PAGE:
Thursday, December 9, 2010

Is it hot in here or is someone reading Firefighter's Doorstep Baby by Barbara McMahon?

Where: Q-train
Who was reading: A vertically challenged woman who was jacketed in leather and hatted in canvas.
In a Nutshell: Firefighter's Doorstep Baby chronicles the adventures of Cristiano, a flame-dousing hunk with an injury that's thrown him out of the action—but not for long. His lake-side convalescence takes a turn for the titillating when he meets sassy singleton Mariella and her infernally cute baby Dante.
Not to be confused with Firefighter's Doorstop Baby. . . in which a neglectful couple uses their baby to prop various doors open while they go at it.
Now on to the juicy stuff: "A loud smack of the Jet Ski on the water as it bounced over its own wake had her drawn again to the man. At this distance she could only see the dark hair and broad shoulders as he sat astride the machine. He seemed fearless as the engine roared louder and he went even faster. She could imagine herself flying along, the wind blowing all cares away." (Read more)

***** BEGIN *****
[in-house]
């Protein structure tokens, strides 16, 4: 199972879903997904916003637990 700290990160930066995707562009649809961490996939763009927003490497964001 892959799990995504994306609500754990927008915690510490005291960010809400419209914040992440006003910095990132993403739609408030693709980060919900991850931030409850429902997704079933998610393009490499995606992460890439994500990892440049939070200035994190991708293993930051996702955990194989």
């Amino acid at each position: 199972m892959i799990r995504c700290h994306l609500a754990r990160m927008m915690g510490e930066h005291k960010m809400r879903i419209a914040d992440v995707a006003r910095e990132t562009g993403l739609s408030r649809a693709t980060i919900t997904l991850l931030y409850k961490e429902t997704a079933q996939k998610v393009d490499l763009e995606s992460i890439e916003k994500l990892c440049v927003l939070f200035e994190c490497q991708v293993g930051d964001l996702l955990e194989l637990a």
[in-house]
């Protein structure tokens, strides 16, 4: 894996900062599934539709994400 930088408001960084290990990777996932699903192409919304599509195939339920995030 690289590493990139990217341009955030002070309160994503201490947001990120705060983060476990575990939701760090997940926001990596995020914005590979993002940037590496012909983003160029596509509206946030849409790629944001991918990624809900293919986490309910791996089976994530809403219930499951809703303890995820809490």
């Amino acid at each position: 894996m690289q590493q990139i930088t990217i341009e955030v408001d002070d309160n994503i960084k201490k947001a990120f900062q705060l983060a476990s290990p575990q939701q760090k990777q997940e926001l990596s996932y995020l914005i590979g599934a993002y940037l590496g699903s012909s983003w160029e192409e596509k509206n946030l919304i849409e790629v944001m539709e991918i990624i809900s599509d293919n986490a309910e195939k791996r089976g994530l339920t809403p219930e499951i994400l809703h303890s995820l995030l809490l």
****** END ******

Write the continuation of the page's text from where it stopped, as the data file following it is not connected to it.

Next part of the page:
Wednesday, December 8, 2010

Spotted: A Separate Peace by John Knowles

Where: A packed Q-train.
Who was reading: A woman in her 30s with messy brown hair tucked under a striped cap. Her long puffy coat resembled a sleeping bag.
She finished the book as we emerged from darkness  . . . to cross the Manhattan Bridge. Composing this post in my head, I thought I had it all figured out: she would complete the last page, then lower the book to gaze contemplatively out over the water, allowing the stirring final words to slowly sink in.
But thwarting all expectations! she instead flipped back to the beginning of the book, scanned the review quotes, and started in again on page one. That is dedication.
Confession: I read the entire last page over her shoulder, then gazed contemplatively out over the water as those stirring final words slowly sunk in. It gave me goose-bumps.

Tuesday, December 7, 2010

Spotted: Please Kill Me: The Uncensored Oral History of Punk Rock by Legs McNeil and Gillian McCain

Where: R-train
Who was reading: A balding man with a gently hooked nose in a long trench coat. A half-grimace kept tugging at his lips, but left unchecked it might well have metamorphosed into a genuine smile.
What part of the book was he reading? Part III: The Piss Factory. This, in my opinion, is an excellent part title. Parts from other books could learn a lot from it.